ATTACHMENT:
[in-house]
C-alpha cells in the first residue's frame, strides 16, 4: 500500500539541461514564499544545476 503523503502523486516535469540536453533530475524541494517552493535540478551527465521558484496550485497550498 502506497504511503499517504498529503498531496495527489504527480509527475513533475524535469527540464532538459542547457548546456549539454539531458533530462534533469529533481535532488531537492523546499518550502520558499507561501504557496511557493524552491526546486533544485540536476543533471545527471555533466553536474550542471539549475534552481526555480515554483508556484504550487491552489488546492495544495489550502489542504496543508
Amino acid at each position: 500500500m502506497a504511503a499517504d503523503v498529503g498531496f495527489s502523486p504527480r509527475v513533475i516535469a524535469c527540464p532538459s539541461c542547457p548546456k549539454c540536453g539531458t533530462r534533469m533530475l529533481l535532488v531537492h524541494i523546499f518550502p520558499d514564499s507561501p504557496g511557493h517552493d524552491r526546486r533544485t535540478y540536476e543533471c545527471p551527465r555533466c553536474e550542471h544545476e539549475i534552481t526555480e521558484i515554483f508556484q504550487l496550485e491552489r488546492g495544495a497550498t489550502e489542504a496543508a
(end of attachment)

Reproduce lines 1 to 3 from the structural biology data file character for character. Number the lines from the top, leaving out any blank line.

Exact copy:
[in-house]
C-alpha cells in the first residue's frame, strides 16, 4: 500500500539541461514564499544545476 503523503502523486516535469540536453533530475524541494517552493535540478551527465521558484496550485497550498 502506497504511503499517504498529503498531496495527489504527480509527475513533475524535469527540464532538459542547457548546456549539454539531458533530462534533469529533481535532488531537492523546499518550502520558499507561501504557496511557493524552491526546486533544485540536476543533471545527471555533466553536474550542471539549475534552481526555480515554483508556484504550487491552489488546492495544495489550502489542504496543508
Amino acid at each position: 500500500m502506497a504511503a499517504d503523503v498529503g498531496f495527489s502523486p504527480r509527475v513533475i516535469a524535469c527540464p532538459s539541461c542547457p548546456k549539454c540536453g539531458t533530462r534533469m533530475l529533481l535532488v531537492h524541494i523546499f518550502p520558499d514564499s507561501p504557496g511557493h517552493d524552491r526546486r533544485t535540478y540536476e543533471c545527471p551527465r555533466c553536474e550542471h544545476e539549475i534552481t526555480e521558484i515554483f508556484q504550487l496550485e491552489r488546492g495544495a497550498t489550502e489542504a496543508a